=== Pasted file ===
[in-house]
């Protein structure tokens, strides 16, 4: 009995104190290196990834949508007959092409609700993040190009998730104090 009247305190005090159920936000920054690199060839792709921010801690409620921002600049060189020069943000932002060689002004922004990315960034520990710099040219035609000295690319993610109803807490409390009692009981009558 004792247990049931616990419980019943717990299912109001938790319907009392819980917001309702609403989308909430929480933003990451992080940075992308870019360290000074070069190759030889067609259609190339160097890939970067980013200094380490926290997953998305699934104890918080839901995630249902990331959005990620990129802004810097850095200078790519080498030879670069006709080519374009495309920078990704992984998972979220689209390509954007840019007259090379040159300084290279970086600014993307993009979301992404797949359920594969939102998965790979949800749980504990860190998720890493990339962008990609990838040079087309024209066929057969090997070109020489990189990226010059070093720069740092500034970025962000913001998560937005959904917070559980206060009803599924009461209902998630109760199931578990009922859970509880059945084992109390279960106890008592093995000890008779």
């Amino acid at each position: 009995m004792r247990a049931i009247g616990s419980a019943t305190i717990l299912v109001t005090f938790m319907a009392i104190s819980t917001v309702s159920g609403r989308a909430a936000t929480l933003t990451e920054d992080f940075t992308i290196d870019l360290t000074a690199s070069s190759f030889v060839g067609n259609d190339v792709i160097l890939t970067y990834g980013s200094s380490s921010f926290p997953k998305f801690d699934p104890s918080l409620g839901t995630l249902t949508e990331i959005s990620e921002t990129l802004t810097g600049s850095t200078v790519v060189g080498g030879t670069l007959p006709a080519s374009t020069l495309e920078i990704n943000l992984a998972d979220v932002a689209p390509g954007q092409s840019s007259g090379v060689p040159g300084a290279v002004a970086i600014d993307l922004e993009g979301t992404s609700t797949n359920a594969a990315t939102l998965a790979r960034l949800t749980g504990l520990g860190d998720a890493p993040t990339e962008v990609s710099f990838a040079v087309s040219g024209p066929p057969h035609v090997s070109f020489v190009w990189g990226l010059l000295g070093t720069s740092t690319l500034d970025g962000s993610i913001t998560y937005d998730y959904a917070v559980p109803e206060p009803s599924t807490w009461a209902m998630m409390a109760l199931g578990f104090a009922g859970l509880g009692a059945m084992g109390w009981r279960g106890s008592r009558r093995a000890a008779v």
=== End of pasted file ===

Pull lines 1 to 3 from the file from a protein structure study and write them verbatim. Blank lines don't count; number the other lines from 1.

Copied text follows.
[in-house]
């Protein structure tokens, strides 16, 4: 009995104190290196990834949508007959092409609700993040190009998730104090 009247305190005090159920936000920054690199060839792709921010801690409620921002600049060189020069943000932002060689002004922004990315960034520990710099040219035609000295690319993610109803807490409390009692009981009558 004792247990049931616990419980019943717990299912109001938790319907009392819980917001309702609403989308909430929480933003990451992080940075992308870019360290000074070069190759030889067609259609190339160097890939970067980013200094380490926290997953998305699934104890918080839901995630249902990331959005990620990129802004810097850095200078790519080498030879670069006709080519374009495309920078990704992984998972979220689209390509954007840019007259090379040159300084290279970086600014993307993009979301992404797949359920594969939102998965790979949800749980504990860190998720890493990339962008990609990838040079087309024209066929057969090997070109020489990189990226010059070093720069740092500034970025962000913001998560937005959904917070559980206060009803599924009461209902998630109760199931578990009922859970509880059945084992109390279960106890008592093995000890008779």
């Amino acid at each position: 009995m004792r247990a049931i009247g616990s419980a019943t305190i717990l299912v109001t005090f938790m319907a009392i104190s819980t917001v309702s159920g609403r989308a909430a936000t929480l933003t990451e920054d992080f940075t992308i290196d870019l360290t000074a690199s070069s190759f030889v060839g067609n259609d190339v792709i160097l890939t970067y990834g980013s200094s380490s921010f926290p997953k998305f801690d699934p104890s918080l409620g839901t995630l249902t949508e990331i959005s990620e921002t990129l802004t810097g600049s850095t200078v790519v060189g080498g030879t670069l007959p006709a080519s374009t020069l495309e920078i990704n943000l992984a998972d979220v932002a689209p390509g954007q092409s840019s007259g090379v060689p040159g300084a290279v002004a970086i600014d993307l922004e993009g979301t992404s609700t797949n359920a594969a990315t939102l998965a790979r960034l949800t749980g504990l520990g860190d998720a890493p993040t990339e962008v990609s710099f990838a040079v087309s040219g024209p066929p057969h035609v090997s070109f020489v190009w990189g990226l010059l000295g070093t720069s740092t690319l500034d970025g962000s993610i913001t998560y937005d998730y959904a917070v559980p109803e206060p009803s599924t807490w009461a209902m998630m409390a109760l199931g578990f104090a009922g859970l509880g009692a059945m084992g109390w009981r279960g106890s008592r009558r093995a000890a008779v």